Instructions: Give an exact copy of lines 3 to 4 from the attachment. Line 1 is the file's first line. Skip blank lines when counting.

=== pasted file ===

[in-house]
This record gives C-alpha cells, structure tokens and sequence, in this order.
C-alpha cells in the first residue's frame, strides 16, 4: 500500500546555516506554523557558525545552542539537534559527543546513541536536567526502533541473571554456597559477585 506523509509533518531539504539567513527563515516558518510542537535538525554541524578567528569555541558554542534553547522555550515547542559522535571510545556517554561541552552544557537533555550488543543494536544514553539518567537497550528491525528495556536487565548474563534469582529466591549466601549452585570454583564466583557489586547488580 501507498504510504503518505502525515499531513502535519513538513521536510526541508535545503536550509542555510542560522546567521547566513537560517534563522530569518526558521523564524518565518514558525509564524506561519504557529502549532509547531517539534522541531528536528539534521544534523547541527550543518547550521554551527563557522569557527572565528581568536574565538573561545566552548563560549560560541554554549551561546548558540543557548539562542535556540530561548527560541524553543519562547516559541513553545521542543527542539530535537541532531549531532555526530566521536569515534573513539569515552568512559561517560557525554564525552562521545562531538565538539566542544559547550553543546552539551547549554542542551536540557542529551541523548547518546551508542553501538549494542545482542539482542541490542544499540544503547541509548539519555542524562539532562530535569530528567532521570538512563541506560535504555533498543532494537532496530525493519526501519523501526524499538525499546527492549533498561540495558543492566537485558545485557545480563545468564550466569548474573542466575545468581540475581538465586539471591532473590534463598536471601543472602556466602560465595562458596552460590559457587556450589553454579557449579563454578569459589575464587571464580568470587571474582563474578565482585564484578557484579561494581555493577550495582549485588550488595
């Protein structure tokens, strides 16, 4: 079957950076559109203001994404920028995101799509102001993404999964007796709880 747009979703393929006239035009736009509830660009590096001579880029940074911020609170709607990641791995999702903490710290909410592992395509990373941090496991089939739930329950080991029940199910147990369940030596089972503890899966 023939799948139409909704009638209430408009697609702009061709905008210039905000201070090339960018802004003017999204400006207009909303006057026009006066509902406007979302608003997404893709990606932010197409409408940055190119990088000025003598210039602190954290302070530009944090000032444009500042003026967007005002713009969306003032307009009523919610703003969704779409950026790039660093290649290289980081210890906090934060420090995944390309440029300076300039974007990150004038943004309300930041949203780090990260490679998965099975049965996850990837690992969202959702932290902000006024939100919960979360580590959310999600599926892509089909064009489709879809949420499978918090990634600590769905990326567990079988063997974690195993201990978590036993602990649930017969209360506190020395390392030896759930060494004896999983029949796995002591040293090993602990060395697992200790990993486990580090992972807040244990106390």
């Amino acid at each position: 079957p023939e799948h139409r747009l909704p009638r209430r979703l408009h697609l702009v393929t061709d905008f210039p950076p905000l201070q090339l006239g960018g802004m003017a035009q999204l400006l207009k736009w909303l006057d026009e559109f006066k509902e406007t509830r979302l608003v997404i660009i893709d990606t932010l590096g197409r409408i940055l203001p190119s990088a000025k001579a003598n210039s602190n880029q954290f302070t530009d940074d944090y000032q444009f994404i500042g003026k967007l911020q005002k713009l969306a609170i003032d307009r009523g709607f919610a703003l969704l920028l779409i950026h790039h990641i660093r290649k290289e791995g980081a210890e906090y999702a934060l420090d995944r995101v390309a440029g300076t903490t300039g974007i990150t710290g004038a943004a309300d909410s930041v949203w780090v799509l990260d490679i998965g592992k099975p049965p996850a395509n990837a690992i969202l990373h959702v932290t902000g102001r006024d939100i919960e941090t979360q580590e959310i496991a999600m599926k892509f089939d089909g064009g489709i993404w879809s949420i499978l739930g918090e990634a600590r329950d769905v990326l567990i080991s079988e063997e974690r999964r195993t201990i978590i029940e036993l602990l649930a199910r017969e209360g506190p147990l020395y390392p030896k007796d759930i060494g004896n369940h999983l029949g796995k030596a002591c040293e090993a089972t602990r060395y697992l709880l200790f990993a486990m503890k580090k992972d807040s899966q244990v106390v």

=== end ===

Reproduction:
C-alpha cells in the first residue's frame, strides 16, 4: 500500500546555516506554523557558525545552542539537534559527543546513541536536567526502533541473571554456597559477585 506523509509533518531539504539567513527563515516558518510542537535538525554541524578567528569555541558554542534553547522555550515547542559522535571510545556517554561541552552544557537533555550488543543494536544514553539518567537497550528491525528495556536487565548474563534469582529466591549466601549452585570454583564466583557489586547488580 501507498504510504503518505502525515499531513502535519513538513521536510526541508535545503536550509542555510542560522546567521547566513537560517534563522530569518526558521523564524518565518514558525509564524506561519504557529502549532509547531517539534522541531528536528539534521544534523547541527550543518547550521554551527563557522569557527572565528581568536574565538573561545566552548563560549560560541554554549551561546548558540543557548539562542535556540530561548527560541524553543519562547516559541513553545521542543527542539530535537541532531549531532555526530566521536569515534573513539569515552568512559561517560557525554564525552562521545562531538565538539566542544559547550553543546552539551547549554542542551536540557542529551541523548547518546551508542553501538549494542545482542539482542541490542544499540544503547541509548539519555542524562539532562530535569530528567532521570538512563541506560535504555533498543532494537532496530525493519526501519523501526524499538525499546527492549533498561540495558543492566537485558545485557545480563545468564550466569548474573542466575545468581540475581538465586539471591532473590534463598536471601543472602556466602560465595562458596552460590559457587556450589553454579557449579563454578569459589575464587571464580568470587571474582563474578565482585564484578557484579561494581555493577550495582549485588550488595
């Protein structure tokens, strides 16, 4: 079957950076559109203001994404920028995101799509102001993404999964007796709880 747009979703393929006239035009736009509830660009590096001579880029940074911020609170709607990641791995999702903490710290909410592992395509990373941090496991089939739930329950080991029940199910147990369940030596089972503890899966 023939799948139409909704009638209430408009697609702009061709905008210039905000201070090339960018802004003017999204400006207009909303006057026009006066509902406007979302608003997404893709990606932010197409409408940055190119990088000025003598210039602190954290302070530009944090000032444009500042003026967007005002713009969306003032307009009523919610703003969704779409950026790039660093290649290289980081210890906090934060420090995944390309440029300076300039974007990150004038943004309300930041949203780090990260490679998965099975049965996850990837690992969202959702932290902000006024939100919960979360580590959310999600599926892509089909064009489709879809949420499978918090990634600590769905990326567990079988063997974690195993201990978590036993602990649930017969209360506190020395390392030896759930060494004896999983029949796995002591040293090993602990060395697992200790990993486990580090992972807040244990106390």